Ricky, I do not recall any substantiation, please give me specific reference.


Quote:
The only effect that a dielectric may have on a cable is on its capacitance.
You're wrong. Prove your assertion.

Quote:
As I noted in my previous post, there are no signal reflections (transmission line effects) at audio frequencies.
You're wrong. Any time you have an impedance mismatch between source and load, you have signal energy reflected back.
Quote:
How do you know?
Read my post. I explain it there.


Quote:
Again, how do you know? Have you or the other golden ears done any tests to check that this is not true for you? I don't know if I could be considered a golden-eared person, but I’ve tested this for myself. And I know that many people has too. [/B]
C’mon Ricky, didn't you read my posts? Read them again, you might learn something.

Quote:
And, as opposed to what kwkarth said in a previous post, there are no transmission line effects at all for audio frequencies in audio cables. For transmission line effects in cables to happen, the length of the cable has to be near the wavelength of the signal carried. Note that, for a 20 KHz signal on a cable, the wavelength is several kilometers (or miles) long.
Ricky, Ricky, Ricky... Wrong again. Cable length has nothing to do with the impedance mismatch problem causing reflections. BTW, propagation velocity in typical cables is about 60% of C so the wavelength of a 20kHz sine in a cable will be just under 30kft, or about five and a half miles, but again, the length of the transmission line has nothing to do with the reflected energy, other than to re-absorb some of the standing wave due to RLC loading. In the case of typical 1m interconnects, virtually none.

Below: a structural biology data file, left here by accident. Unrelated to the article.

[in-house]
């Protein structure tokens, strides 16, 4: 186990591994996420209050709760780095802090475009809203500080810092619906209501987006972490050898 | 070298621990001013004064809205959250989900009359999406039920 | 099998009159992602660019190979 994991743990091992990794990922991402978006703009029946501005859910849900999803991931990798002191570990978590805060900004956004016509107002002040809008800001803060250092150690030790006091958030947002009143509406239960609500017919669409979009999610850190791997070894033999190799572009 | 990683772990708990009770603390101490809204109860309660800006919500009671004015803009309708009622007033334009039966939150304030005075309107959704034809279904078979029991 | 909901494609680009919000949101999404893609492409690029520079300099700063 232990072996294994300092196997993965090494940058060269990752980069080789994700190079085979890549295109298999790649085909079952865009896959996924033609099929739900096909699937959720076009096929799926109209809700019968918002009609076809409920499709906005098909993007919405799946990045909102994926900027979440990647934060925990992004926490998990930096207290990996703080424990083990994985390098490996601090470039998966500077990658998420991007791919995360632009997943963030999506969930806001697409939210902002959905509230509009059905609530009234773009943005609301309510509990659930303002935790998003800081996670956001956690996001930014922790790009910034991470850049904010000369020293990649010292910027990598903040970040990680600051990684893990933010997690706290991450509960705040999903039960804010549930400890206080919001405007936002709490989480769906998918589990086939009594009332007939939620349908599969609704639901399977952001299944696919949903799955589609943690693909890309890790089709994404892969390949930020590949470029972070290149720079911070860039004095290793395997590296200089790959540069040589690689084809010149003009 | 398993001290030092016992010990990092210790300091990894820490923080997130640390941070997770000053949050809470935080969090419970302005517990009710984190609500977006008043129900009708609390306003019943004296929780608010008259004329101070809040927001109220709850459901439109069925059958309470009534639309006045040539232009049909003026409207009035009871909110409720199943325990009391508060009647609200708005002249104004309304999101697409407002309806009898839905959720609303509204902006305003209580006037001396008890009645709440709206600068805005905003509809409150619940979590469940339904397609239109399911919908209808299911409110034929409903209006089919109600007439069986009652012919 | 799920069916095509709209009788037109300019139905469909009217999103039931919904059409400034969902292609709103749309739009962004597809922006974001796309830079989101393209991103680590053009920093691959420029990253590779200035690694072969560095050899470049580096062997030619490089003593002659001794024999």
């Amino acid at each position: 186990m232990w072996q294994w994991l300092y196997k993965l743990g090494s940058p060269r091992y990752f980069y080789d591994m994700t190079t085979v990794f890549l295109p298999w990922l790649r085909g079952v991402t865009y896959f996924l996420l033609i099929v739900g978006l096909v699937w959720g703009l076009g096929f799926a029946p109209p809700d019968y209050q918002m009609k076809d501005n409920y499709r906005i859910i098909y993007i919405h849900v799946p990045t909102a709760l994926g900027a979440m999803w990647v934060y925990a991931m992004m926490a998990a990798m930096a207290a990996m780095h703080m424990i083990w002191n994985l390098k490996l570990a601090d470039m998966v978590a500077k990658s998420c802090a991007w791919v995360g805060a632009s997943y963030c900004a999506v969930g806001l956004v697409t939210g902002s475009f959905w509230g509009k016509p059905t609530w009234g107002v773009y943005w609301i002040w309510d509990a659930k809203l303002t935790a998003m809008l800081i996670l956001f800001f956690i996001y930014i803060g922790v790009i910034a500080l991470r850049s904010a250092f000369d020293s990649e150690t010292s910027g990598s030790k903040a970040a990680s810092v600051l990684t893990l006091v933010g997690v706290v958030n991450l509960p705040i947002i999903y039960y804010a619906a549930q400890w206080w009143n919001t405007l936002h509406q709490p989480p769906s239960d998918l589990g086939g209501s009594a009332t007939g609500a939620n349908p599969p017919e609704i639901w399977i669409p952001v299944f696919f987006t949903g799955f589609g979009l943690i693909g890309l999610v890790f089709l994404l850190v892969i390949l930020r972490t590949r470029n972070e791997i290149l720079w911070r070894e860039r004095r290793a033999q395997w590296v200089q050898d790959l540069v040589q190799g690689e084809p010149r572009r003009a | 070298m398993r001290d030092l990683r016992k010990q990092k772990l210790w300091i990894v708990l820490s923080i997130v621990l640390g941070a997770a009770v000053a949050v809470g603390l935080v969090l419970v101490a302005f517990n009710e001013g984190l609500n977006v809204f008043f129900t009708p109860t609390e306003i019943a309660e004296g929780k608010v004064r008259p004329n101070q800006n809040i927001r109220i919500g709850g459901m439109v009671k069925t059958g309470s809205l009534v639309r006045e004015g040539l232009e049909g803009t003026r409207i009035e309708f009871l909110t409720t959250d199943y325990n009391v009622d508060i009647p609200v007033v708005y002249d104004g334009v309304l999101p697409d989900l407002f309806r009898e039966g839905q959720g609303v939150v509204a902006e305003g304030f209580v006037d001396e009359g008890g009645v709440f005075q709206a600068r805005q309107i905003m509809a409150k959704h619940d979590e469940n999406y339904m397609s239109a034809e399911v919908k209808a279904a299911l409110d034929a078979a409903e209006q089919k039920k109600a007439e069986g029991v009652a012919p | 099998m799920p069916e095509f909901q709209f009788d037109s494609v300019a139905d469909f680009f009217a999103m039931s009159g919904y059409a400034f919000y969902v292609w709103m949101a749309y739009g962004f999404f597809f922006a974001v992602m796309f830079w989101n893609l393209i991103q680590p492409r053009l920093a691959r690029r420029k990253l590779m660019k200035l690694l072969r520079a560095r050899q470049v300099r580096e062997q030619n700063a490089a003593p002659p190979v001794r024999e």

You still seem to laboring under the misconception that if you don't know how to measure it, it doesn't exist/can't be heard. That's a false concept. Start thinking with your mind and listening with your ears. You might be surprised what you find.

Again, getting back to the bottom line, we can, with 100% repeatability, hear and identify differences between cables. I really don't care much what it measures if I can hear it. If I can hear it reliably, I will use what sounds best in my system within my budget.

God gave you two ears and only one mouth. Start listening twice as much as you speak, you might learn something.

Happy Listening!
post #180 of 211
Quote:
Originally posted by kwkarth
Ricky, I do not recall any substantiation, please give me specific reference.